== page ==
Common Core State Standards: Integrating information presented in different media or formats to develop a coherent understanding of a topic; conducting short research projects that build knowledge about a topic; citing specific textual evidence when writing or speaking to support conclusions.
4. Help for the Homeless
Many homeless people are forced to live in their cars when they lose their home or apartment. It’s usually not a good solution, because police and businesses ask them to move along from places they choose to park — often in the middle of the night. In the city of Charlotte, North Carolina, the owners of a car dealership have made an unusual gesture to help homeless people who find themselves in this situation. James and Haydee Charles have opened up the safe and well-lit parking lot of their used car dealership to homeless people sleeping at night in their cars. The homeless can park from 7:30 p.m. to 7:30 a.m. and come back nightly for up to 90 days. Since the Charles couple made the offer in January, more than two dozen homeless families, single men and single women have parked in the lot, the Washington Post newspaper reported. A local business donated a portable bathroom for the homeless to use for further convenience. James and Haydee Charles have special sympathy for people who find themselves homeless. Four years ago, they were evicted from a rental home and had to live three months in motels with their six children and a dog. How to help the homeless is a problem facing cities all across America. In the newspaper or online, find and closely read stories about different approaches communities are taking. Use what you read to write an editorial highlighting three or four approaches and why you think they are effective.
Common Core State Standards: Writing opinion pieces on topics or texts, supporting a point of view with reasons and information; citing specific textual evidence when writing or speaking to support conclusions.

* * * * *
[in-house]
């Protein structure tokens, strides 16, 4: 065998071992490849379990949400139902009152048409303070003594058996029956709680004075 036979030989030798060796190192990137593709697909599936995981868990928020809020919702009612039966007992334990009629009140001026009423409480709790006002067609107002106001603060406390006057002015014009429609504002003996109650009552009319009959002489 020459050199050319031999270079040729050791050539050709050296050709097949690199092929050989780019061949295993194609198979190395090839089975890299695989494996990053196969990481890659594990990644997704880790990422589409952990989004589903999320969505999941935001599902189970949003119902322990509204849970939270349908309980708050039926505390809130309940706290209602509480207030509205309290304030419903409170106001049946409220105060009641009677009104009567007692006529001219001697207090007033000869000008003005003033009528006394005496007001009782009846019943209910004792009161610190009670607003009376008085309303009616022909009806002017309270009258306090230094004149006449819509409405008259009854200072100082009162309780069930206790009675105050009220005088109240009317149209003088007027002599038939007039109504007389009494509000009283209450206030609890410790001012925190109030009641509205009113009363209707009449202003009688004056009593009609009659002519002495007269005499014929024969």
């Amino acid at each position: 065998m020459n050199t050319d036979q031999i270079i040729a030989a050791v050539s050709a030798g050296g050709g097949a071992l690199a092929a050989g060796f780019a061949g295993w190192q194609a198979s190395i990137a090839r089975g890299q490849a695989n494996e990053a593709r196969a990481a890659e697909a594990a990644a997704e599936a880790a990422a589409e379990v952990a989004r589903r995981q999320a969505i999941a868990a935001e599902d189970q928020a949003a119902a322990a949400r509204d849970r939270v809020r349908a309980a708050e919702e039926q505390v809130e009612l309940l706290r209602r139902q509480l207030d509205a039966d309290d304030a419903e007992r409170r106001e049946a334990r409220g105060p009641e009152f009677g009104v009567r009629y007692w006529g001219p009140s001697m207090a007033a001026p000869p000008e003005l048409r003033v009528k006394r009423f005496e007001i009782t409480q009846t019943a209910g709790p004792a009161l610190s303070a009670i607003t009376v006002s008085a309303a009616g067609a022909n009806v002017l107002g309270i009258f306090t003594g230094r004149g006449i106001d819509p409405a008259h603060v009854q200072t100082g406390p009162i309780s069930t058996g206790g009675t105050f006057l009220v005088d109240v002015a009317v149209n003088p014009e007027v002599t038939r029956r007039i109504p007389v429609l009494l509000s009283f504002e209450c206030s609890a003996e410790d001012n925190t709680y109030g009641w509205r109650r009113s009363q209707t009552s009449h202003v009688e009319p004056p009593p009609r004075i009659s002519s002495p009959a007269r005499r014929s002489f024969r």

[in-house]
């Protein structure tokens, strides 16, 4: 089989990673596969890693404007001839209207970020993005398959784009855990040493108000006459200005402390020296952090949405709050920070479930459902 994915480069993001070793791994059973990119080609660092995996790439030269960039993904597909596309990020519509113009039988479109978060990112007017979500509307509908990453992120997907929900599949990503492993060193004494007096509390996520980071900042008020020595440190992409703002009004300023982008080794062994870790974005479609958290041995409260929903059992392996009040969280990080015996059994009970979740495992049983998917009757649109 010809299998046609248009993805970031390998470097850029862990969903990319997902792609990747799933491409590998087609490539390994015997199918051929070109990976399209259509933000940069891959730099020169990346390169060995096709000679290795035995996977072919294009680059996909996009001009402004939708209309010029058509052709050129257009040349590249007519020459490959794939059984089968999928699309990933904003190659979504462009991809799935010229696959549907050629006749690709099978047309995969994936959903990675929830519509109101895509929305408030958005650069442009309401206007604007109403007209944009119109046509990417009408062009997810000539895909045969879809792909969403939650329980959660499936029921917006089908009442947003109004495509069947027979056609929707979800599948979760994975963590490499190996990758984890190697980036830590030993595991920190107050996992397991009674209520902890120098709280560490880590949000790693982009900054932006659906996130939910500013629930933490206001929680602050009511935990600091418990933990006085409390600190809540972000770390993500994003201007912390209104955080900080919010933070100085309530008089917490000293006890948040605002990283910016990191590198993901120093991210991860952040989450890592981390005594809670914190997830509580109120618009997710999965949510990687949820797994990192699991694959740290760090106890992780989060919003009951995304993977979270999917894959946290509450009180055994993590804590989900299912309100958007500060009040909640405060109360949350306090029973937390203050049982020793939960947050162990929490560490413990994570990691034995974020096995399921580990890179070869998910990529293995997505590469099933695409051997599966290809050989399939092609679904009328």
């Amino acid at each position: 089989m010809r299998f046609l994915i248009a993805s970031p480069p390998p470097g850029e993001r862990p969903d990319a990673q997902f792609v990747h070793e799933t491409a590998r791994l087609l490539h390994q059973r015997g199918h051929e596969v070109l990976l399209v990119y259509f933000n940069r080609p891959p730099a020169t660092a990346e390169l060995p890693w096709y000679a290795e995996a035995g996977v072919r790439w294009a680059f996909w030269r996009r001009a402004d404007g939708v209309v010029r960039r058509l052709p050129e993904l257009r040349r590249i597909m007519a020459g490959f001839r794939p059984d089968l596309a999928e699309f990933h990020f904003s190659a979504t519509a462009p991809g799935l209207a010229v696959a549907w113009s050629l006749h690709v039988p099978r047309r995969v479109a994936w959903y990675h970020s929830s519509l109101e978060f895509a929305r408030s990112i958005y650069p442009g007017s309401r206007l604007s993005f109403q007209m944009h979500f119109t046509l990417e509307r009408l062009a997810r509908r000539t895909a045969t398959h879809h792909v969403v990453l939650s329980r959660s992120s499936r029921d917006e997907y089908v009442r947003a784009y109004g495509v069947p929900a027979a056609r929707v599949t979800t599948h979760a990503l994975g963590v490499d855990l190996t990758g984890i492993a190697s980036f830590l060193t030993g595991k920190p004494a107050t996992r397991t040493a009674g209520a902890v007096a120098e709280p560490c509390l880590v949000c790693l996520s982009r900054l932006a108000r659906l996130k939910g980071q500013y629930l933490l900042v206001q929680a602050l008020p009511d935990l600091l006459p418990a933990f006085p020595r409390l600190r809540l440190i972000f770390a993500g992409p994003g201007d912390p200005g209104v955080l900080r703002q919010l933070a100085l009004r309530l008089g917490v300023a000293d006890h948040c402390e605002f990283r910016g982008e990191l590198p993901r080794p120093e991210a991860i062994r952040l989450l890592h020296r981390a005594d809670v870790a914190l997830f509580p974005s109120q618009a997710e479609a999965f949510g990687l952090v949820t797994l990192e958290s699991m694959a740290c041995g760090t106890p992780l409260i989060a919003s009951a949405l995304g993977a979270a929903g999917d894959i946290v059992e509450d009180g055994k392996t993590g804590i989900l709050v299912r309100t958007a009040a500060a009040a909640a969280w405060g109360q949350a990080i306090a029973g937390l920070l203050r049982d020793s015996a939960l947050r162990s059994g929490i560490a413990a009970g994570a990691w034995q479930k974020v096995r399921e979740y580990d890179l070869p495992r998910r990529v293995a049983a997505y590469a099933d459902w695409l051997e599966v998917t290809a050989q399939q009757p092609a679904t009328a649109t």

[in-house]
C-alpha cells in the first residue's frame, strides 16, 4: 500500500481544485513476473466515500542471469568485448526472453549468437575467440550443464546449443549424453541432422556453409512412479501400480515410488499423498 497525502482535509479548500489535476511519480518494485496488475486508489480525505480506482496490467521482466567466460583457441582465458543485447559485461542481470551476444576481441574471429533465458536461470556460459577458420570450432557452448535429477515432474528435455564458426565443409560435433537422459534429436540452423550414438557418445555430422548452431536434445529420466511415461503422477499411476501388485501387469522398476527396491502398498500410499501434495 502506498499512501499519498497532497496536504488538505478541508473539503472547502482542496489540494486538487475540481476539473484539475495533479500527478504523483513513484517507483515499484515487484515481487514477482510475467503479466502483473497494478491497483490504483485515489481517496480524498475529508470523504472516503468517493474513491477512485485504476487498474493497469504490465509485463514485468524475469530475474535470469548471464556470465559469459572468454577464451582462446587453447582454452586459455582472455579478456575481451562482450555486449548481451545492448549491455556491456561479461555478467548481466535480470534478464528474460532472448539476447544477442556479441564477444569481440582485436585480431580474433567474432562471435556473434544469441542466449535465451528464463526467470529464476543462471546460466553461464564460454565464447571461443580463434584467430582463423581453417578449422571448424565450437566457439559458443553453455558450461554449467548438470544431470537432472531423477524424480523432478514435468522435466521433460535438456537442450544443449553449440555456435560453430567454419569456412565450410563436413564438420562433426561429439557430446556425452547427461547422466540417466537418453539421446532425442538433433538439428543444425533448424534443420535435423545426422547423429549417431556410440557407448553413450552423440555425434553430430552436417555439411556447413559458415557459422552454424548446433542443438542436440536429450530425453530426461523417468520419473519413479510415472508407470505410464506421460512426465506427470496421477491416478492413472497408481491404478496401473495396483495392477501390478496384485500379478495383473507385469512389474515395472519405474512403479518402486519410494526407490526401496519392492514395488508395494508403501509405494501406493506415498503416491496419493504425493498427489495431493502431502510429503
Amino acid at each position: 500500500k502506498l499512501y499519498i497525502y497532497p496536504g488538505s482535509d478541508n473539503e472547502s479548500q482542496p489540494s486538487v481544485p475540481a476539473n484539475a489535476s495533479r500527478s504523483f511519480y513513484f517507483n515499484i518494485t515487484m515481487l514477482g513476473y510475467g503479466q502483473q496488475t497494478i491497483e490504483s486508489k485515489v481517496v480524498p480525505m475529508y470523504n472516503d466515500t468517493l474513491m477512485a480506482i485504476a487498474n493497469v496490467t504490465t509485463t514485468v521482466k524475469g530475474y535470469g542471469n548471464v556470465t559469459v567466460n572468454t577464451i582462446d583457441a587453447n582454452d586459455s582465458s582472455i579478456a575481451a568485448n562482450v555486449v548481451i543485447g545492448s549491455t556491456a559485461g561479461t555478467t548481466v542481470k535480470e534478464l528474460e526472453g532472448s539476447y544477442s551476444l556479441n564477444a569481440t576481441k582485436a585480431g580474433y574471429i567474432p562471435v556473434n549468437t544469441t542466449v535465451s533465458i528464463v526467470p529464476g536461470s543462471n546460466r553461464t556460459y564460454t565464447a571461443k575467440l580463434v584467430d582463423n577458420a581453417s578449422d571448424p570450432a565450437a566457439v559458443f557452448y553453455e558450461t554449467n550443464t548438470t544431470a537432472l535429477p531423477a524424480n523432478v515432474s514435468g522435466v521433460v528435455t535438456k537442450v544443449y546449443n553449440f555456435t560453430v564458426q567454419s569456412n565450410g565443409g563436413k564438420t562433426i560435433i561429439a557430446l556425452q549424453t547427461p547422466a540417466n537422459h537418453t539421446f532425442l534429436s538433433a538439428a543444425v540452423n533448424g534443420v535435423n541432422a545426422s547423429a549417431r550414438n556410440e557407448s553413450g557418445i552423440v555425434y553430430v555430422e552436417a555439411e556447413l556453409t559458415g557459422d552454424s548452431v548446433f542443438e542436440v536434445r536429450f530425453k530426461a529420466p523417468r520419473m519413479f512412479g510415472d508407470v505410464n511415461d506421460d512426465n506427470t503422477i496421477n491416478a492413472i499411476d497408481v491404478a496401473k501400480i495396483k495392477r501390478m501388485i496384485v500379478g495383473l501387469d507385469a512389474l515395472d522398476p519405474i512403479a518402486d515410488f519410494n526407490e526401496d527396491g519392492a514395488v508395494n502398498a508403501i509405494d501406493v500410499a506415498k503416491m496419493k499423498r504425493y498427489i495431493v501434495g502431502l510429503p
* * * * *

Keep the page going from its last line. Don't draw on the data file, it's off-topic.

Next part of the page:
5. More Virus Fallout
The spread of the coronavirus has forced nations all over the world to cut back activities, take extra health precautions and restrict the movements of people within and between communities. Now concern over the virus has prompted the United Nations to cut back the size of a gathering that was expected to bring up to 12,000 people to New York City this week to commemorate the 25th anniversary of a landmark agreement to achieve equality for women. Instead of representatives coming from 193 nations around the world, this week’s meeting will be restricted to representatives already serving in New York. The major commemoration of the 25th anniversary of the agreement will now be held at a later date to be determined, the U.N. Commission on the Status of Women announced. Concern about the coronavirus has led to many new restrictions on the activities of individuals, businesses and other organizations. In the newspaper or online, find and closely read stories about some of the restrictions being imposed. Use what you read to write a paragraph or short paper analyzing which you think are the most important, and why.
Common Core State Standards: Producing clear and coherent writing in which the development, organization and style are appropriate to the task; reading closely what a text says explicitly and to make logical inferences from it.